Science has an answer for everything
Date: Thu, 25 Jan 96 15:30:05 -0800
From: Peter Langston <psl>
Subject: Science has an answer for everything
Forwarded-by: email@example.com (Larry Yaeger)
Forwarded-by: "Stephan Somogyi" <firstname.lastname@example.org>
These are supposedly responses to a contest sponsored by OMNI magazine:
Grand Prize Winner: When a cat is dropped, it always lands on its feet, and
when toast is dropped, it always lands with the buttered side facing down.
I propose to strap buttered toast to the back of a cat; the two will hover,
spinning inches above the ground. With a giant buttered cat array, a
high-speed monorail could easily link New York with Chicago.
[N.B.: This plan is small potatoes compared to the scheme described in
"The bread comes in on little cat feet" -- Fun_People, May 21, 1993.
See May 21 in <http://www.empire.net/~psl/Fun_People/1993.html>;
this one still cracks me up every time I read it. -psl]
[UPDATE: The Fun_People archive moved in September 1998 to:
If an infinite number of rednecks riding in an infinite number of pickup
trucks fire an infinite number of shotgun rounds at an infinite number of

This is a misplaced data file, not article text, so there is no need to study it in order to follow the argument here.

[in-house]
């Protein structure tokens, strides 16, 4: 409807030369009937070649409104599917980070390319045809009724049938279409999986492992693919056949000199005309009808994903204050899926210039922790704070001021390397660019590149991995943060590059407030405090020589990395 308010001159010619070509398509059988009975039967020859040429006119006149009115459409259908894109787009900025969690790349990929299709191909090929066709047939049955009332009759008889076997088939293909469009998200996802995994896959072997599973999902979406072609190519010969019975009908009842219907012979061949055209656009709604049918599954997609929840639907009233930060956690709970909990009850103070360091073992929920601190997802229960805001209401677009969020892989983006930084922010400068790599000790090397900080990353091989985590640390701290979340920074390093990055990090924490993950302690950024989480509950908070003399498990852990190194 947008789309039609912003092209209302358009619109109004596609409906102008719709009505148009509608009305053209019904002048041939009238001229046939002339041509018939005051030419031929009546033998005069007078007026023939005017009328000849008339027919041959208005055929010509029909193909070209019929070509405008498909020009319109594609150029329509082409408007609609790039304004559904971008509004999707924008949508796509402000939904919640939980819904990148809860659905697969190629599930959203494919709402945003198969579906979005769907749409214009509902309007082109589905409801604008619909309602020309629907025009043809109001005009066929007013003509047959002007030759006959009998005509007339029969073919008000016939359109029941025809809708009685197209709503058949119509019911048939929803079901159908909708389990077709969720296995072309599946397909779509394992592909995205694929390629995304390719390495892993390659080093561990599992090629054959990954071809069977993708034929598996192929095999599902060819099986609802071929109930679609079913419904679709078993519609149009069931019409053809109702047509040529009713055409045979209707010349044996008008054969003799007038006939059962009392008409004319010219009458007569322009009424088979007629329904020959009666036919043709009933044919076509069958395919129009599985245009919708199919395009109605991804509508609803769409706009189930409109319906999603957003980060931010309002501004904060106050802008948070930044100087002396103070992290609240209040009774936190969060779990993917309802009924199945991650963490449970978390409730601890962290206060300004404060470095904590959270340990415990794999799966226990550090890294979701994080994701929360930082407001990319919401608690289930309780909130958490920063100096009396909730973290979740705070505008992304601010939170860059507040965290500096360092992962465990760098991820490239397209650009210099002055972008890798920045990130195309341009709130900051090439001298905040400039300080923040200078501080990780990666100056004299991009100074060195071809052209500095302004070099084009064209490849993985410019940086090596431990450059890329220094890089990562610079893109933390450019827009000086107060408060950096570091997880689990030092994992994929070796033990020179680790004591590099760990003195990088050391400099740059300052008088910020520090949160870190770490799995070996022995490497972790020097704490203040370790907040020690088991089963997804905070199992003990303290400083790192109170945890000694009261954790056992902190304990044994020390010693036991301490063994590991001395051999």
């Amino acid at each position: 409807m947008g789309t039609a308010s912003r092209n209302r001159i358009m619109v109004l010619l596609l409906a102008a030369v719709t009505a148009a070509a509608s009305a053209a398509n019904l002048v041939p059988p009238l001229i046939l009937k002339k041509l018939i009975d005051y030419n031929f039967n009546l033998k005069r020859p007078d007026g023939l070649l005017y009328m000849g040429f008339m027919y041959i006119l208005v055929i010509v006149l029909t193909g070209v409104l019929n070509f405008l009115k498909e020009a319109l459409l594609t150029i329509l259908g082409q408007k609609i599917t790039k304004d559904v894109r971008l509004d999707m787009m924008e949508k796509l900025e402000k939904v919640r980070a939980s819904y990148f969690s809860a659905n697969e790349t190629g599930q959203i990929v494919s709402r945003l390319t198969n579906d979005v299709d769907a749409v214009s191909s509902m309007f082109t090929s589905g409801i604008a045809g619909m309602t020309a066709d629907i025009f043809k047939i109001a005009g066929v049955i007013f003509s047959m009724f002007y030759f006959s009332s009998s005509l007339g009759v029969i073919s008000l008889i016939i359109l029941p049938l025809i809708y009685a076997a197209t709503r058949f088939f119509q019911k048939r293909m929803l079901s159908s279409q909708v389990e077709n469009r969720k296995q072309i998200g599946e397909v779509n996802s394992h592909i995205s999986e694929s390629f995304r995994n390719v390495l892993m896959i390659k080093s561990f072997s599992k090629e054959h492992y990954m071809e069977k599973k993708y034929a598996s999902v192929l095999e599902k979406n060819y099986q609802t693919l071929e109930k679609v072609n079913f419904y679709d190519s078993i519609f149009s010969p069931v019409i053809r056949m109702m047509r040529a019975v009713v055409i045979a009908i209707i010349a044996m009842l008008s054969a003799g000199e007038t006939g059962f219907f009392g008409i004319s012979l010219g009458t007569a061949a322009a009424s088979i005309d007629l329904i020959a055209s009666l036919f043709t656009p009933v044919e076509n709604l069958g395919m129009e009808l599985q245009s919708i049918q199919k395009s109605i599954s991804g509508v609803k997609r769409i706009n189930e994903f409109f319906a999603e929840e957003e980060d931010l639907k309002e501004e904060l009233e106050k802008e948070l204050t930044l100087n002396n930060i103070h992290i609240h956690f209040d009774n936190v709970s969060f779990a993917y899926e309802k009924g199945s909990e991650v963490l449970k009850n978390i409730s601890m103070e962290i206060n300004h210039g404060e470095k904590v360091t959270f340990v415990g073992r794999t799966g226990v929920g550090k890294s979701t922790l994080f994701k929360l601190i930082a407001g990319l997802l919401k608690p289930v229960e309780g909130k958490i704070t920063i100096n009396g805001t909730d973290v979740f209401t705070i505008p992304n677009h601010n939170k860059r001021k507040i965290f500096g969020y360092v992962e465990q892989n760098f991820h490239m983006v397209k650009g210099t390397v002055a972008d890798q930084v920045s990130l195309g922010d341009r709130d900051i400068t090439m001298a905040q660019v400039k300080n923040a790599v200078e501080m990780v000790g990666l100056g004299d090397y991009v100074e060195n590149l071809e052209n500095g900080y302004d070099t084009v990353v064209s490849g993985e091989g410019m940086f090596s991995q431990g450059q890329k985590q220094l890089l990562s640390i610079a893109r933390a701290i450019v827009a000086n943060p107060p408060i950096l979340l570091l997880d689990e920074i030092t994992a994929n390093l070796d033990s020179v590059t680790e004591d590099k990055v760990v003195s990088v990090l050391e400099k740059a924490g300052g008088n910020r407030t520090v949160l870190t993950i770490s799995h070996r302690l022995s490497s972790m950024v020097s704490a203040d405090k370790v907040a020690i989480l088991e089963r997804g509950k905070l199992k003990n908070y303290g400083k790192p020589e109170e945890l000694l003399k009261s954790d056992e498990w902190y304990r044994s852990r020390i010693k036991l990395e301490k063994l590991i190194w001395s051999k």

highway signs, they will eventually produce all the worlds great literary
works in Braille.
Why Yawning Is Contagious: You yawn to equalize the pressure on your eardrums.
This pressure change outside your eardrums unbalances other people's ear
pressures, so they must yawn to even it out.
Communist China is technologically underdeveloped because they have no
alphabet and therefore cannot use acronyms to communicate ideas at a faster
The earth may spin faster on its axis due to deforestation. Just as a figure
skater's rate of spin increases when the arms are brought in close to the
body, the cutting of tall trees may cause our planet to spin dangerously fast.
Birds take off at sunrise. On the opposite side of the world, they are landing
at sunset. This causes the earth to spin on its axis.
The reason hot-rod owners raise the backs of their cars is that it's easier
to go fast when you're always going downhill.
The quantity of consonants in the English language is constant. If omitted
in one place, they turn up in another. When a Bostonian "pahks" his "cah,"
the lost r's migrate southwest, causing a Texan to "warsh" his car and
invest in "erl wells."
© 1996 Peter Langston